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This is Winnie Lee, 17, and Vivian Chang, 18. They both grew up loving Korean music and are super excited about getting a chance to learn at Global K Center.

"I’ve watched a lot of Korean entertainment shows since primary school so I wanted to become a trainee," Chang said.

But the days here are long. Lee said you're pretty much practicing any time you're not sleeping or eating.

"You have to take the initiative to practice on your own for dancing, singing, and everything else," she said. "After you finish dinner, you have to come and practice. Then you go back, shower and sleep, and get up early in the morning and come practice again. They've organized classes for us, but you have to decide what you want to do in your free time, so if you want to work hard, then you will come and practice."

Shawn

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Shawn Wang, 21, said that he was shocked to find out that there was an entire school just for K-pop training.

"I wanted to see what it was like overseas and how it is different from Taiwan," he said. "I wanted to see what the trainees do here and where they train."

Huang actually doesn't want to be a K-pop star — he wants to run the boards in studios and at concerts. But he thought that going to a K-pop academy would be a good way to better understand the music industry.

"I’ve never danced before," he said.

Ding Yao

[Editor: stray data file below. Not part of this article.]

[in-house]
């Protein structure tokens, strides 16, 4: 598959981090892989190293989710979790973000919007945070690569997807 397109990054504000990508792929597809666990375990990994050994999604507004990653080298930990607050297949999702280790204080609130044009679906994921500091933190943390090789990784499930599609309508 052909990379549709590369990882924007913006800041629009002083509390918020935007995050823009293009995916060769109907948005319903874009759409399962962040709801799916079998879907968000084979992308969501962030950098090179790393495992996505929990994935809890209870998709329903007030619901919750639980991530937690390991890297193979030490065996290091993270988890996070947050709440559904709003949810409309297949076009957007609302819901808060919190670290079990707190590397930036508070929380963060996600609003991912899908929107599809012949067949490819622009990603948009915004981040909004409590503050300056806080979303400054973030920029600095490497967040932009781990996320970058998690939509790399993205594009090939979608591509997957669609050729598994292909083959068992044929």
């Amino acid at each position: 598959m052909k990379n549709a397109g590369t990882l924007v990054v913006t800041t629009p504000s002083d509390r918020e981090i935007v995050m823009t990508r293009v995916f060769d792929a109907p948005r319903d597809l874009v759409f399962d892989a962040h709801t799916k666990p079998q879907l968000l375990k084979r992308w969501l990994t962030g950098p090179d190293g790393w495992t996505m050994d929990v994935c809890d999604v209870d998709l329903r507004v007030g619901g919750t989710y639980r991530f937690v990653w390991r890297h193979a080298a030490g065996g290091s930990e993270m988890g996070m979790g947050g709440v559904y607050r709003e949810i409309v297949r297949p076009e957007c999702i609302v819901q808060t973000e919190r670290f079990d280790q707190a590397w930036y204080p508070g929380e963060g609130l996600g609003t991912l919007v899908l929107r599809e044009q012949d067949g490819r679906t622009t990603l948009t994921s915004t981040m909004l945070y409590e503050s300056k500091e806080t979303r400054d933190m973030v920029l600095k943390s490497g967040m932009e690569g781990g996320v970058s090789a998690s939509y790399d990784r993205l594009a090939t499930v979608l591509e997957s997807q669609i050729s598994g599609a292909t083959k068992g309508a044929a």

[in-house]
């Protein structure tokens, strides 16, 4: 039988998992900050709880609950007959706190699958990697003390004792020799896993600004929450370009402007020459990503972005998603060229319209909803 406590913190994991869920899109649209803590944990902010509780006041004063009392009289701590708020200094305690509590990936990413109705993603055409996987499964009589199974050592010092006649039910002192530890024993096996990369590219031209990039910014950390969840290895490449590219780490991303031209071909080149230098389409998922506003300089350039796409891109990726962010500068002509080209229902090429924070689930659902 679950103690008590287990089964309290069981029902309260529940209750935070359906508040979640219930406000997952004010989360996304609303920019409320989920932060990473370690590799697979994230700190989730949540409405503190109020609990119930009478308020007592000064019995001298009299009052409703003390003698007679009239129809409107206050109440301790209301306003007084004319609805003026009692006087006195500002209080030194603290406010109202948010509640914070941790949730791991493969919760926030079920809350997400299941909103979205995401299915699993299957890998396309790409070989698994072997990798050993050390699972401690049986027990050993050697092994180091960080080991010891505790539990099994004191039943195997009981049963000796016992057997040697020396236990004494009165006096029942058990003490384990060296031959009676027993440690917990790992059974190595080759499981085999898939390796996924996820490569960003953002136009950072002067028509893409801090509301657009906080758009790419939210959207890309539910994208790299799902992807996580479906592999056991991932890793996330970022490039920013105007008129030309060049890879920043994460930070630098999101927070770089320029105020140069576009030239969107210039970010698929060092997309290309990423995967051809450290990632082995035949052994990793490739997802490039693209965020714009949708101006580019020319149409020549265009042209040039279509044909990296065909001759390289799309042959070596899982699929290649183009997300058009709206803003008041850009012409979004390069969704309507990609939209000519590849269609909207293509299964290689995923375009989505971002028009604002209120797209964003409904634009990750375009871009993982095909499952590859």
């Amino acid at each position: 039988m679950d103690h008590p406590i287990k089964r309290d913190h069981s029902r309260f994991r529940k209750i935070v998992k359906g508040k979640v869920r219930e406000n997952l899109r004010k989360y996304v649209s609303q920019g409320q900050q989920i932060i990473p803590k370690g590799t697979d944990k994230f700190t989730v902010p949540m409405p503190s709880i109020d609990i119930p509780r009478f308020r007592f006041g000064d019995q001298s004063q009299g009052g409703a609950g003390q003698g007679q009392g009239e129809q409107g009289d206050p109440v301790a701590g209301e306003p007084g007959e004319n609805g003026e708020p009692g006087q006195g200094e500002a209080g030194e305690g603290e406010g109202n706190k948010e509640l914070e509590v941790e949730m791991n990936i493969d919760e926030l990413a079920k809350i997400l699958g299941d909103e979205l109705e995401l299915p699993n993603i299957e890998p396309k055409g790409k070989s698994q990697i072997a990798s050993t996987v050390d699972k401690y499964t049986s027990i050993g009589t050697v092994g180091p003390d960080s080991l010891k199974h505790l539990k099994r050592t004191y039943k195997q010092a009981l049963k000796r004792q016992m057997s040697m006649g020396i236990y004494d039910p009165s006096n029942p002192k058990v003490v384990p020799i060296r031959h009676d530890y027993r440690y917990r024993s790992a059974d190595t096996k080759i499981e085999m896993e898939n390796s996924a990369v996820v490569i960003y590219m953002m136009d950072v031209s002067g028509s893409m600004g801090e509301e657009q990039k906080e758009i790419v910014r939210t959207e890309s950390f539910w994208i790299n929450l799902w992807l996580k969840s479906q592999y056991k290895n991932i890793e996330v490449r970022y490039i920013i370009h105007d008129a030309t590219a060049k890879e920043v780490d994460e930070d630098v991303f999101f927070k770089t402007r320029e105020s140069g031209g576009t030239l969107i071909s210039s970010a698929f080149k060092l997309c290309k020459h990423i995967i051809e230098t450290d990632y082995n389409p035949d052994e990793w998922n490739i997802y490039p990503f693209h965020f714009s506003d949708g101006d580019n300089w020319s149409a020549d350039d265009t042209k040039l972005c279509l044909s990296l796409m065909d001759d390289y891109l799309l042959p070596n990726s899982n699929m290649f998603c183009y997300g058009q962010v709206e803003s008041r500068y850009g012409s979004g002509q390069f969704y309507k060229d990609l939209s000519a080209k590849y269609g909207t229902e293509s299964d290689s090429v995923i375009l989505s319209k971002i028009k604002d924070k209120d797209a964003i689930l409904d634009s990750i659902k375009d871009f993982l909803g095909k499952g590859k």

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Ding Yao Huang, 20, said he came to Korea because he wasn't happy with the type of dance classes offered in Taiwan.

"In Taiwan, I only went to a few dancing classes. I want to keep dancing in the future and become a K-pop trainee."

He said that the center treats the men and women performers equally, but he does have trouble with some of the moves for the women.

"Some dance moves are different," he said. "There are some moves that are a bit sexy that guys can’t pull off. No one is bad but we all are working hard."

He said the hardest thing about taking classes is the singing. "I can’t sing in tune," he said.

So what did we learn from this whole thing?

Kassy Cho / BuzzFeed

Rachael: I'm still absolutely astounded by the fact that that class was going to be four hours long. These kids are really committed to K-pop stardom at a level you don't really see in other genres of music, I think. I just hope for them this isn't the be-all and end-all. Success in any industry is hard, let alone entertainment, but especially K-pop. But hey, if they're enjoying it and get a short glimpse of how their idols live, that's pretty awesome.

Ryan: I agree with Rachael, basically. This shit is intense and these kids eat, sleep, and breathe K-pop — literally. Everyone we spoke to talked about how much it meant to them to even have the chance to do something like this. Good luck, future K-pop superstars! God knows I don't have even an iota of what it takes to do something like this.

Kassy: I knew that training for K-pop was intense, but witnessing it in person for even just a few hours really took it to a whole other level. I really admired just how driven all the kids were, despite how exhausting it evidently was. But like the kids themselves told us, if you work hard, you'll be able to achieve your goals, and it's not highly unlikely we'll be able to say in the future that we were once in the same room with a K-pop idol (who is definitely not Ryan).

Kassy Cho is a reporter with BuzzFeed News and is based in London.

Contact Kassy Cho at kassy.cho@buzzfeed.com.

Rachael Krishna is a reporter for BuzzFeed News and is based in London.

Contact Rachael Krishna at rachael.krishna@buzzfeed.com.

Ryan Broderick is a reporter for BuzzFeed News and is based in London.

Contact Ryan Broderick at ryan@buzzfeed.com.